The issue here is that even within the severe mental illnesses there are some which will be focused on above so many others. With an over emphasis on  Bipolar disorder, schizophrenia and a general reference to psychosis. There is no mention of the most common of these disorders; C-PTSD or PTSD, there is no mention of personality disorders, dissociative disorders or to the disorders which have psychosis as a symptom. It is as if the world is not prepared to let go of the label “crazy” and still needs some of us to be under this stigmatising label so that we can be scapegoated as the deranged creatures of nightmares so that fingers can be pointed and there is a face to the monster.

This next paragraph from the NHS is misleading:

Mental illness is treatable and, with appropriate support and treatment, people do recover. Many move on with their lives and are able to care for their family, contribute to the local community, and get back into employment or training.

Vulnerability - By Charlotte Farhan
Vulnerability – By Charlotte Farhan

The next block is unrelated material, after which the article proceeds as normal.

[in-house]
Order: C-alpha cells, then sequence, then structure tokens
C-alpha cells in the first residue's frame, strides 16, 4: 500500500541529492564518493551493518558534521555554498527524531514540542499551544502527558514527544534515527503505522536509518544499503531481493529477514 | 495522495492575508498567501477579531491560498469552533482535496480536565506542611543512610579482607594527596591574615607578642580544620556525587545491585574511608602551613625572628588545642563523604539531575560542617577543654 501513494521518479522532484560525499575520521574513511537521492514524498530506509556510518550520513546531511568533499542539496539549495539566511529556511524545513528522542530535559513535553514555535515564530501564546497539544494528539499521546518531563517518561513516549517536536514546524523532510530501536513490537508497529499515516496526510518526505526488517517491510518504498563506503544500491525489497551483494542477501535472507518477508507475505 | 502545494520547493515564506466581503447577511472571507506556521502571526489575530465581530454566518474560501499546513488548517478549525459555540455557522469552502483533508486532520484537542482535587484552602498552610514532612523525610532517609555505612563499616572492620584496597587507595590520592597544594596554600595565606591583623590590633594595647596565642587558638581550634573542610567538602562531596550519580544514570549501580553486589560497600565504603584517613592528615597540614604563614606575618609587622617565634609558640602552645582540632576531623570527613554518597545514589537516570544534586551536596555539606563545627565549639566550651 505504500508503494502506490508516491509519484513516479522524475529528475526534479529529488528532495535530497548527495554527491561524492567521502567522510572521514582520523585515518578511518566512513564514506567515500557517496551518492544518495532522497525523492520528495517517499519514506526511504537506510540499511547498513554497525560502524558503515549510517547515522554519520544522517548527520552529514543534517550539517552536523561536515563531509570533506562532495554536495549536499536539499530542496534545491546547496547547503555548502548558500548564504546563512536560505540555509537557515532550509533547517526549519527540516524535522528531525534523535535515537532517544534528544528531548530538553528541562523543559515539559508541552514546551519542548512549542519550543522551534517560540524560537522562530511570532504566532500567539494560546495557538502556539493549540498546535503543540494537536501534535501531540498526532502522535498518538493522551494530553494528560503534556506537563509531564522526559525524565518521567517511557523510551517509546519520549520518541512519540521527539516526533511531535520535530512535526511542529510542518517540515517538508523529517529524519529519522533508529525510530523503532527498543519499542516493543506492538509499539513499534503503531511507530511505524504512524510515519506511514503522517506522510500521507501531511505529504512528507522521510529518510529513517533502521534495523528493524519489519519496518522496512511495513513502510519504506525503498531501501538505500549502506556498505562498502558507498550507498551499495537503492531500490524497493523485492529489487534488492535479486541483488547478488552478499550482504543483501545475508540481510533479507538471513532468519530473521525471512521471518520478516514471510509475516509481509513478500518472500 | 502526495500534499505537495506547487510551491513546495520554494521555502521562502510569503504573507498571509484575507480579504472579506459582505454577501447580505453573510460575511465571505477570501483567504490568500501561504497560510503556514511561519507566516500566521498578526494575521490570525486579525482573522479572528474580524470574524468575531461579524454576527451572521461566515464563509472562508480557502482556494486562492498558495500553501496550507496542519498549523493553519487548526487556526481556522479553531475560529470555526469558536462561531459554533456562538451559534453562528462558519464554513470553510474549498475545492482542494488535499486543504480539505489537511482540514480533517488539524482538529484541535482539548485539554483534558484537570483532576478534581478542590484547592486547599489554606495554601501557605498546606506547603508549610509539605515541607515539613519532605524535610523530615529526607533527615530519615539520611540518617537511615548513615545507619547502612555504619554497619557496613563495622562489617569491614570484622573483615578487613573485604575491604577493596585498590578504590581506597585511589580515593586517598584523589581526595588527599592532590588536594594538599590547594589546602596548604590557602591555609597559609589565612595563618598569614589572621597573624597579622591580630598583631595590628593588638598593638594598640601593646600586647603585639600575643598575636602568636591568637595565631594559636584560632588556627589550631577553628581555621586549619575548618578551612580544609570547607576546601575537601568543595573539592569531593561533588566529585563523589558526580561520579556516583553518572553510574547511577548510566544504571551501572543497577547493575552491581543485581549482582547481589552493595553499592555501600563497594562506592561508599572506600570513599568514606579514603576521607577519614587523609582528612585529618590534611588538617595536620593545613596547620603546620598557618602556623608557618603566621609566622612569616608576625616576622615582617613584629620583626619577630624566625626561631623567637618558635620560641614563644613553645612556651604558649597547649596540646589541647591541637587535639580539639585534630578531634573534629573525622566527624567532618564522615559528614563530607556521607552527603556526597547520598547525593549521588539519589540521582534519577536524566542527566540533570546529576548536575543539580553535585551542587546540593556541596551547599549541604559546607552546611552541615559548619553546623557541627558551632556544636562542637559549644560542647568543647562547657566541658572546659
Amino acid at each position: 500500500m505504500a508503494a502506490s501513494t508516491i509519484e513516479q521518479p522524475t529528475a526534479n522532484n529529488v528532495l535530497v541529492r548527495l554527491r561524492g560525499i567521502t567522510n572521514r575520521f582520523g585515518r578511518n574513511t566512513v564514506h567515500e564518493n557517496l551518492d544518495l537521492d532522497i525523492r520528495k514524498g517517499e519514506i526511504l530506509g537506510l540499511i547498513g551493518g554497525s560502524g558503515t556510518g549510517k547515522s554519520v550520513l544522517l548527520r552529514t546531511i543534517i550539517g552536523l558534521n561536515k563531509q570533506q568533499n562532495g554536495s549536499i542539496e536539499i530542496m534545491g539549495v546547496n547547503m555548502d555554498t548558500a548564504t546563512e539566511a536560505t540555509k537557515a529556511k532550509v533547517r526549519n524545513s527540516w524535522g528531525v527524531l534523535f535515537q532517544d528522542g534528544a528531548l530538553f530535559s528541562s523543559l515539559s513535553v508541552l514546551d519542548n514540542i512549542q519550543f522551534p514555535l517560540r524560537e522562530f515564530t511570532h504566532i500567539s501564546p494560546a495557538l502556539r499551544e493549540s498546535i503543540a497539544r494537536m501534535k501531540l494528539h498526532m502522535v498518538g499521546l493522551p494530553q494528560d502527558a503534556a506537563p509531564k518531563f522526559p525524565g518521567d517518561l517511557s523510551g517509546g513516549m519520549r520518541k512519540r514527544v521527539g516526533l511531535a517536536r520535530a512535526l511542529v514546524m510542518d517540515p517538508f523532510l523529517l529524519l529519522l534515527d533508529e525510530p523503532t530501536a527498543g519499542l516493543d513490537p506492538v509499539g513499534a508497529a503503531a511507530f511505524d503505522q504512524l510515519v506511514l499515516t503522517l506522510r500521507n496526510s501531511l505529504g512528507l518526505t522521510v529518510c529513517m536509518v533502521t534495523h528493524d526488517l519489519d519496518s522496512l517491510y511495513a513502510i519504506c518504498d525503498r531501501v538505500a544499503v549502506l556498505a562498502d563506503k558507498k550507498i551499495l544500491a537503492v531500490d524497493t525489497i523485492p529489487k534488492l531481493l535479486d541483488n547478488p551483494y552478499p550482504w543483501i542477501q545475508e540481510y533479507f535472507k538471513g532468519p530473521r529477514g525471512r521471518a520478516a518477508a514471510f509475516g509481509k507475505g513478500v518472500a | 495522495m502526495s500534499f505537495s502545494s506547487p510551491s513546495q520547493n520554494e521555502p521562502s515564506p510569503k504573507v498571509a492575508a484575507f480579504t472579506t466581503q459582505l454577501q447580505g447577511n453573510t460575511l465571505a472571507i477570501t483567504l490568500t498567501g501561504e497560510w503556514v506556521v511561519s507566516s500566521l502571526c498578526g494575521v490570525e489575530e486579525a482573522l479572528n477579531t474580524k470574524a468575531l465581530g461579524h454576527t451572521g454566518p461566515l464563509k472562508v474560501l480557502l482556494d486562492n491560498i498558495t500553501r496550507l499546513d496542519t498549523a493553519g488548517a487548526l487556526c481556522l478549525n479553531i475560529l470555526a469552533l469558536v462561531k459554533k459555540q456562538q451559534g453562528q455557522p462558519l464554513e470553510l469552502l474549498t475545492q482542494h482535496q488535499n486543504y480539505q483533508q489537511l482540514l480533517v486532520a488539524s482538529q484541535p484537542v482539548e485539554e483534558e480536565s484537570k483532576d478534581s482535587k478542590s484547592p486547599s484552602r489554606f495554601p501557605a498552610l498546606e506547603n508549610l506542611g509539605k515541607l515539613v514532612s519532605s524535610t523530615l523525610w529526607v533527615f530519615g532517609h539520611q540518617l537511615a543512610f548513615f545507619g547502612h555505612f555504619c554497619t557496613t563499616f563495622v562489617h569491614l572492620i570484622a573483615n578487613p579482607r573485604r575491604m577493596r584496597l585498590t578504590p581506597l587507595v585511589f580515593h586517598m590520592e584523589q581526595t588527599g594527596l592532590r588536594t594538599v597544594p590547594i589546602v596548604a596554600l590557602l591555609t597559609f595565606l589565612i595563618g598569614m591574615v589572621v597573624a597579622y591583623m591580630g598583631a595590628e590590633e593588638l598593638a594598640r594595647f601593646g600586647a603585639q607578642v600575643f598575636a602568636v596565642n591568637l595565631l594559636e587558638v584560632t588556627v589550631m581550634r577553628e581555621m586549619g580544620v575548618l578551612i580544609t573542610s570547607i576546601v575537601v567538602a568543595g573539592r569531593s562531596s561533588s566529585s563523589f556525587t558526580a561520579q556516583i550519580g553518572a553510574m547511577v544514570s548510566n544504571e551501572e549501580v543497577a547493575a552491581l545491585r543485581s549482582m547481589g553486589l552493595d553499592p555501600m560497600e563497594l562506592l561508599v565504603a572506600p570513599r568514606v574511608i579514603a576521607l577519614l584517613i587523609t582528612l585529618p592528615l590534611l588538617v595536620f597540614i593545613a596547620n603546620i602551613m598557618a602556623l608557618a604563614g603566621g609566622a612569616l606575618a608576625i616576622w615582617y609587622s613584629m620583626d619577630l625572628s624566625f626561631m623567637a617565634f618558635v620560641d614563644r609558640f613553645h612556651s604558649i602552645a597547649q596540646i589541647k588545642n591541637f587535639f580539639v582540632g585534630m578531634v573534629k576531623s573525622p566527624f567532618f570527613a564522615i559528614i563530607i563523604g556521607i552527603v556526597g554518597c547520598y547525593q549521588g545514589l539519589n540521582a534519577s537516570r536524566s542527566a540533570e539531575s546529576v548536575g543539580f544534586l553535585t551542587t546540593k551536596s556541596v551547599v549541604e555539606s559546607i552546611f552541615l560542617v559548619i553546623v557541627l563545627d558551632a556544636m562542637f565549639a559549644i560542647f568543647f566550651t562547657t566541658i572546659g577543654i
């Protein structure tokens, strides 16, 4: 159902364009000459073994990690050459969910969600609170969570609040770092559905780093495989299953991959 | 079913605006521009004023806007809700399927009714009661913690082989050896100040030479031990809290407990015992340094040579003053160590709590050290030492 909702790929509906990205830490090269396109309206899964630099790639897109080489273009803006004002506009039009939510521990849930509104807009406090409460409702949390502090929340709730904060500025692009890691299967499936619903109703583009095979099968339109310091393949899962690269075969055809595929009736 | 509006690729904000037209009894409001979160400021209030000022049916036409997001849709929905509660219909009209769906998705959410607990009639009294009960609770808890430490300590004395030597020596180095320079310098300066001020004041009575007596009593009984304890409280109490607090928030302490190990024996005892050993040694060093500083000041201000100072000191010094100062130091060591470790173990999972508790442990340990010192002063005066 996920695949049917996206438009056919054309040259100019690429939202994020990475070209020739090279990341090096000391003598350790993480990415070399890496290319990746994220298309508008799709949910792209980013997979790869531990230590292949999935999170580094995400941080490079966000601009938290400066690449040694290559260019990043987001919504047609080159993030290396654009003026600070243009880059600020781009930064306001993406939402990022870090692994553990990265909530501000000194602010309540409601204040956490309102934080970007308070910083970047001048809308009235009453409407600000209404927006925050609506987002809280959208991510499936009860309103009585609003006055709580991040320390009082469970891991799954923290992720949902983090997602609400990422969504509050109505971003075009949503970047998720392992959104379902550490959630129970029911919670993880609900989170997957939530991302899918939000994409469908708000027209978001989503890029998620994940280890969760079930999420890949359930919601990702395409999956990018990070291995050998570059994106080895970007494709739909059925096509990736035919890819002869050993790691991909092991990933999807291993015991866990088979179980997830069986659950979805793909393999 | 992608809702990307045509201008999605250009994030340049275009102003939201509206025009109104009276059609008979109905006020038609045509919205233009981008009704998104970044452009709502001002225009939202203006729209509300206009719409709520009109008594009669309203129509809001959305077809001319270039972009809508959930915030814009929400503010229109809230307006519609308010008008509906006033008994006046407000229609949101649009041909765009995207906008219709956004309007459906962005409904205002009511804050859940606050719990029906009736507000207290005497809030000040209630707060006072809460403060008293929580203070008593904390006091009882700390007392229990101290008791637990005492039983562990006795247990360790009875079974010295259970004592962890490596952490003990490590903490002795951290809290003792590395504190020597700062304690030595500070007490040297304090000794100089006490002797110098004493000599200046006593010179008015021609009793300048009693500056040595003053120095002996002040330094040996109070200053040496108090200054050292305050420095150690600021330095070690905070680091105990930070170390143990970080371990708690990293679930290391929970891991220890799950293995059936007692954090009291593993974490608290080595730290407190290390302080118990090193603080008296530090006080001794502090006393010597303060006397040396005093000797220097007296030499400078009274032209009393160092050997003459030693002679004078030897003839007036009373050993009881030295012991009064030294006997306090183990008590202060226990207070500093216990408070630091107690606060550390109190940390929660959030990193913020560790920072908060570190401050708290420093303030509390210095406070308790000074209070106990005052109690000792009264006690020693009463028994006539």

The sweeping statement that “mental illness is treatable” is an insult to many, it should instead read ” some mental illness can be treatable and severe mental illness is manageable with continued support and treatment”. This goes back to the generalised view that depression and anxiety are the only illnesses affecting the masses and that people can only have mental illness which is subject to your own psychological resilience.

Also some with severe mental illness like myself have symptoms from our illnesses which are depression and anxiety, so you will be offered in the NHS to have these treated rather than the severe illness which caused the symptoms of depression and anxiety. for example, I have C-PTSD, BPD and psychotic depression and due to these severe illnesses I have other illnesses which are symptoms of these, such as: GAD, agoraphobia, OCD, Adult ADHD and BDD.